Stressful Life Events and Smoking Were Associated With Graves' Disease in Women, but Not in Men

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Abstract

Objective

Although psychological stress and smoking have been proposed as contributing factors to Graves' disease, their independent roles in the pathogenesis of this disease have not been determined. We assessed the association between Graves' disease and psychological stress and smoking by using multivariate analysis.

Methods

By a matched case-control method, we investigated the association between Graves' disease and stressful life events, daily hassles, smoking, drinking habits, coping skills, and social support in 228 patients (182 women and 46 men) with newly diagnosed Graves' disease; we used the conditional maximum likelihood method.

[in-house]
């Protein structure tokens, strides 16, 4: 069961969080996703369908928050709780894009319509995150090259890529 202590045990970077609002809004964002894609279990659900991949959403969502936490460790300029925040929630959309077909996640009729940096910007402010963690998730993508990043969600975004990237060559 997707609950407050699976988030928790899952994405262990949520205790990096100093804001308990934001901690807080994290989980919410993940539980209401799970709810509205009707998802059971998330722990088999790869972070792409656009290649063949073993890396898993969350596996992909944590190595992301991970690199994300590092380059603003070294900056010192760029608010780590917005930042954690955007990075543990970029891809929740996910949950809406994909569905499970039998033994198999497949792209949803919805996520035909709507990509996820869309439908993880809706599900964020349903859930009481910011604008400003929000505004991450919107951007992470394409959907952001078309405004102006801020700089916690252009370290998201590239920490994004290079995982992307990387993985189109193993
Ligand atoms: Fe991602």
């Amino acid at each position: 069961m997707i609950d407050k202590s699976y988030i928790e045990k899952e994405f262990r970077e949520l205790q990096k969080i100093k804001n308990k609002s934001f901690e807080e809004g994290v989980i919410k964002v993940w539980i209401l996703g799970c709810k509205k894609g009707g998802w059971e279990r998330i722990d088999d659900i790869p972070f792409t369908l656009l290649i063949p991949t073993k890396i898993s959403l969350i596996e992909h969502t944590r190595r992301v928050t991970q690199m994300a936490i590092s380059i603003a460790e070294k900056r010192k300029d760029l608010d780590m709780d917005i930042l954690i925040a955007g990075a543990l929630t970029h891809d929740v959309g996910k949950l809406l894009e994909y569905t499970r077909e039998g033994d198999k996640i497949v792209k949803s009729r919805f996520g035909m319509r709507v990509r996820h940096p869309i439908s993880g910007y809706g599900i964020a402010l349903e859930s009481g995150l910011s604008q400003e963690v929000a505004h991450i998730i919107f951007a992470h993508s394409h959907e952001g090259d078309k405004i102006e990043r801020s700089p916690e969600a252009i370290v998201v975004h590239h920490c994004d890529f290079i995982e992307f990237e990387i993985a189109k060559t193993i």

Results

After data were adjusted for daily hassles, smoking, drinking habits, social support, and coping skills, we found that stressful life events were significantly associated with the risk of Graves' disease in women. The relative risk was 7.7 for women with the highest stress score compared with women with the lowest stress score (95% confidence interval, 2.2 to 27, p for trend < .001). Smoking was also independently associated with the risk of Graves' disease in women. The relative risk for women with the highest number group compared with women with the lowest number group for smoking cigarettes was 5.1 (95% confidence interval, 1.0 to 27; p for trend < .001). These factors were not significantly associated with Graves' disease in men.

Conclusions

Psychological stress and smoking were associated with Graves' disease in women, but not in men.

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